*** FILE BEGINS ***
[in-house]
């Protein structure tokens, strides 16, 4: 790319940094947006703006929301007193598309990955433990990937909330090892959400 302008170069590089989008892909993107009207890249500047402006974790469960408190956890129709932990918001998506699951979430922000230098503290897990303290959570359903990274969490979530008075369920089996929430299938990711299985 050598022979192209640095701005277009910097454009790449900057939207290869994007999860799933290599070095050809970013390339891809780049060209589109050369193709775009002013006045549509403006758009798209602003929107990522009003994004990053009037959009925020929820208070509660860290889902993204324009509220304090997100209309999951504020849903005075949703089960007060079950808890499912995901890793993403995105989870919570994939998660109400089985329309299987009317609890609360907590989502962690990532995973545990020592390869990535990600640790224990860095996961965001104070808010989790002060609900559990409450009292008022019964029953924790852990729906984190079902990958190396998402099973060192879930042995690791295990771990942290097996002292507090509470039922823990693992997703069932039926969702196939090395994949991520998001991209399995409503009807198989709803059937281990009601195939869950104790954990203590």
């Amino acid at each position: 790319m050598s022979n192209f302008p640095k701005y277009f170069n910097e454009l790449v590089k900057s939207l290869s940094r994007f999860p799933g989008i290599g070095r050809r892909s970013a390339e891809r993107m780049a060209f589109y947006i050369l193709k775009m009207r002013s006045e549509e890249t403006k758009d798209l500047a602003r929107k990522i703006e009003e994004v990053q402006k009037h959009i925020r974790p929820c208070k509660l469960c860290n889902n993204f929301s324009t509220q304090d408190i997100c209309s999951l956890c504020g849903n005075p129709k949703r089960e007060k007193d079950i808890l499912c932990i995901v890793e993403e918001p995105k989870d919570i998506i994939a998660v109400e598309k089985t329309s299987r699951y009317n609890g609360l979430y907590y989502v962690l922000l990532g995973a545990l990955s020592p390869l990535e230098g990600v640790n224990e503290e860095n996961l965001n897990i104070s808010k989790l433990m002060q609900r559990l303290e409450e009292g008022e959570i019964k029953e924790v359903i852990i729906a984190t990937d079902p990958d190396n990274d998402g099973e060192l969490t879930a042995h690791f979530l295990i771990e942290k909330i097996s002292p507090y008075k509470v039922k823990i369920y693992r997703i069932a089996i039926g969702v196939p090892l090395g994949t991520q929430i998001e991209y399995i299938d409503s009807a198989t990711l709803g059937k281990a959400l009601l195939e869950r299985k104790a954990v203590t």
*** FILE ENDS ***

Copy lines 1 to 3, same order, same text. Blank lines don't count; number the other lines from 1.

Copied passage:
[in-house]
């Protein structure tokens, strides 16, 4: 790319940094947006703006929301007193598309990955433990990937909330090892959400 302008170069590089989008892909993107009207890249500047402006974790469960408190956890129709932990918001998506699951979430922000230098503290897990303290959570359903990274969490979530008075369920089996929430299938990711299985 050598022979192209640095701005277009910097454009790449900057939207290869994007999860799933290599070095050809970013390339891809780049060209589109050369193709775009002013006045549509403006758009798209602003929107990522009003994004990053009037959009925020929820208070509660860290889902993204324009509220304090997100209309999951504020849903005075949703089960007060079950808890499912995901890793993403995105989870919570994939998660109400089985329309299987009317609890609360907590989502962690990532995973545990020592390869990535990600640790224990860095996961965001104070808010989790002060609900559990409450009292008022019964029953924790852990729906984190079902990958190396998402099973060192879930042995690791295990771990942290097996002292507090509470039922823990693992997703069932039926969702196939090395994949991520998001991209399995409503009807198989709803059937281990009601195939869950104790954990203590």
């Amino acid at each position: 790319m050598s022979n192209f302008p640095k701005y277009f170069n910097e454009l790449v590089k900057s939207l290869s940094r994007f999860p799933g989008i290599g070095r050809r892909s970013a390339e891809r993107m780049a060209f589109y947006i050369l193709k775009m009207r002013s006045e549509e890249t403006k758009d798209l500047a602003r929107k990522i703006e009003e994004v990053q402006k009037h959009i925020r974790p929820c208070k509660l469960c860290n889902n993204f929301s324009t509220q304090d408190i997100c209309s999951l956890c504020g849903n005075p129709k949703r089960e007060k007193d079950i808890l499912c932990i995901v890793e993403e918001p995105k989870d919570i998506i994939a998660v109400e598309k089985t329309s299987r699951y009317n609890g609360l979430y907590y989502v962690l922000l990532g995973a545990l990955s020592p390869l990535e230098g990600v640790n224990e503290e860095n996961l965001n897990i104070s808010k989790l433990m002060q609900r559990l303290e409450e009292g008022e959570i019964k029953e924790v359903i852990i729906a984190t990937d079902p990958d190396n990274d998402g099973e060192l969490t879930a042995h690791f979530l295990i771990e942290k909330i097996s002292p507090y008075k509470v039922k823990i369920y693992r997703i069932a089996i039926g969702v196939p090892l090395g994949t991520q929430i998001e991209y399995i299938d409503s009807a198989t990711l709803g059937k281990a959400l009601l195939e869950r299985k104790a954990v203590t």